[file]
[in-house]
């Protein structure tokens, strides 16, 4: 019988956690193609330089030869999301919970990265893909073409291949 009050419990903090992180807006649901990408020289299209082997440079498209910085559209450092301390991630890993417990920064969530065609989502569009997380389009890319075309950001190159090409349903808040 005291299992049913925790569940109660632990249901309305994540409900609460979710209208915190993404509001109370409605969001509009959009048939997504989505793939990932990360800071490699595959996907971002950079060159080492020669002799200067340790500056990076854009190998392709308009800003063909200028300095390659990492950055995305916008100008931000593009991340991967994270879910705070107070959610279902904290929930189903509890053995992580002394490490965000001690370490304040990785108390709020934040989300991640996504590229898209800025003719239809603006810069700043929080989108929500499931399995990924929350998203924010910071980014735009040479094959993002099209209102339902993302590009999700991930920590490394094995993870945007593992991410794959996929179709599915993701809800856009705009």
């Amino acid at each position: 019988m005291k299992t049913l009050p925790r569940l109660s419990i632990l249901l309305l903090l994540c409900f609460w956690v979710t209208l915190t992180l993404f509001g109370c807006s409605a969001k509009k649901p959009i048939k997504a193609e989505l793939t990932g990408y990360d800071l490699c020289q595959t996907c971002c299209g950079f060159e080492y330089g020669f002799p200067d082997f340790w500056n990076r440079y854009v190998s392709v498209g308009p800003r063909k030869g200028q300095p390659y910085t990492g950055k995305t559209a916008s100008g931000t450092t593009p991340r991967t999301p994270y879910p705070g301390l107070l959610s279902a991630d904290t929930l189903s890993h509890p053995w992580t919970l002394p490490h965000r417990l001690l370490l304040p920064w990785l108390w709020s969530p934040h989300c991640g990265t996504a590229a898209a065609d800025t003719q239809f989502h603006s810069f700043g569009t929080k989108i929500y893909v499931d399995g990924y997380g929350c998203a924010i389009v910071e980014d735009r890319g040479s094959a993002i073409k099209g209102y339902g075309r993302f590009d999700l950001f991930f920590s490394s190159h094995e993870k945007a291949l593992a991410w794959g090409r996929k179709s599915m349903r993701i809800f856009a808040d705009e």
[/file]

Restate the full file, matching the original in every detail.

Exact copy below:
[in-house]
């Protein structure tokens, strides 16, 4: 019988956690193609330089030869999301919970990265893909073409291949 009050419990903090992180807006649901990408020289299209082997440079498209910085559209450092301390991630890993417990920064969530065609989502569009997380389009890319075309950001190159090409349903808040 005291299992049913925790569940109660632990249901309305994540409900609460979710209208915190993404509001109370409605969001509009959009048939997504989505793939990932990360800071490699595959996907971002950079060159080492020669002799200067340790500056990076854009190998392709308009800003063909200028300095390659990492950055995305916008100008931000593009991340991967994270879910705070107070959610279902904290929930189903509890053995992580002394490490965000001690370490304040990785108390709020934040989300991640996504590229898209800025003719239809603006810069700043929080989108929500499931399995990924929350998203924010910071980014735009040479094959993002099209209102339902993302590009999700991930920590490394094995993870945007593992991410794959996929179709599915993701809800856009705009």
């Amino acid at each position: 019988m005291k299992t049913l009050p925790r569940l109660s419990i632990l249901l309305l903090l994540c409900f609460w956690v979710t209208l915190t992180l993404f509001g109370c807006s409605a969001k509009k649901p959009i048939k997504a193609e989505l793939t990932g990408y990360d800071l490699c020289q595959t996907c971002c299209g950079f060159e080492y330089g020669f002799p200067d082997f340790w500056n990076r440079y854009v190998s392709v498209g308009p800003r063909k030869g200028q300095p390659y910085t990492g950055k995305t559209a916008s100008g931000t450092t593009p991340r991967t999301p994270y879910p705070g301390l107070l959610s279902a991630d904290t929930l189903s890993h509890p053995w992580t919970l002394p490490h965000r417990l001690l370490l304040p920064w990785l108390w709020s969530p934040h989300c991640g990265t996504a590229a898209a065609d800025t003719q239809f989502h603006s810069f700043g569009t929080k989108i929500y893909v499931d399995g990924y997380g929350c998203a924010i389009v910071e980014d735009r890319g040479s094959a993002i073409k099209g209102y339902g075309r993302f590009d999700l950001f991930f920590s490394s190159h094995e993870k945007a291949l593992a991410w794959g090409r996929k179709s599915m349903r993701i809800f856009a808040d705009e």